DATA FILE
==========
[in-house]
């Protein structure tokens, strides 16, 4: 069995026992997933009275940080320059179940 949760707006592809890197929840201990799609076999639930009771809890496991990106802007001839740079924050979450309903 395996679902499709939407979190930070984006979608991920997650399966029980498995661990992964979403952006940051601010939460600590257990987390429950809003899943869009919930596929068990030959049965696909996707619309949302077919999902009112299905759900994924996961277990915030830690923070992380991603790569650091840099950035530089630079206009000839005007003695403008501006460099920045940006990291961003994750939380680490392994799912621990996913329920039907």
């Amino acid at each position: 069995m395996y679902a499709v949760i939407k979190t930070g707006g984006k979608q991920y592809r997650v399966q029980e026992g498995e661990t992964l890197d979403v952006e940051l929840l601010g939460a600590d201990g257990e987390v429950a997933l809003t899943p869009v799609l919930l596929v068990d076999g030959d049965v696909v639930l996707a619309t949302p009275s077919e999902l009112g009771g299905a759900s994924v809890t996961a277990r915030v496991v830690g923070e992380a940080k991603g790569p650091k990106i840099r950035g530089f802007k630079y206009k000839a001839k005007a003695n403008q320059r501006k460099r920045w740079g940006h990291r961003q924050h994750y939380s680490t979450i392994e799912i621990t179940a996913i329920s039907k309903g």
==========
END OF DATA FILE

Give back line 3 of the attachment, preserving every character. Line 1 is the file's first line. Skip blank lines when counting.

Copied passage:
């Amino acid at each position: 069995m395996y679902a499709v949760i939407k979190t930070g707006g984006k979608q991920y592809r997650v399966q029980e026992g498995e661990t992964l890197d979403v952006e940051l929840l601010g939460a600590d201990g257990e987390v429950a997933l809003t899943p869009v799609l919930l596929v068990d076999g030959d049965v696909v639930l996707a619309t949302p009275s077919e999902l009112g009771g299905a759900s994924v809890t996961a277990r915030v496991v830690g923070e992380a940080k991603g790569p650091k990106i840099r950035g530089f802007k630079y206009k000839a001839k005007a003695n403008q320059r501006k460099r920045w740079g940006h990291r961003q924050h994750y939380s680490t979450i392994e799912i621990t179940a996913i329920s039907k309903g």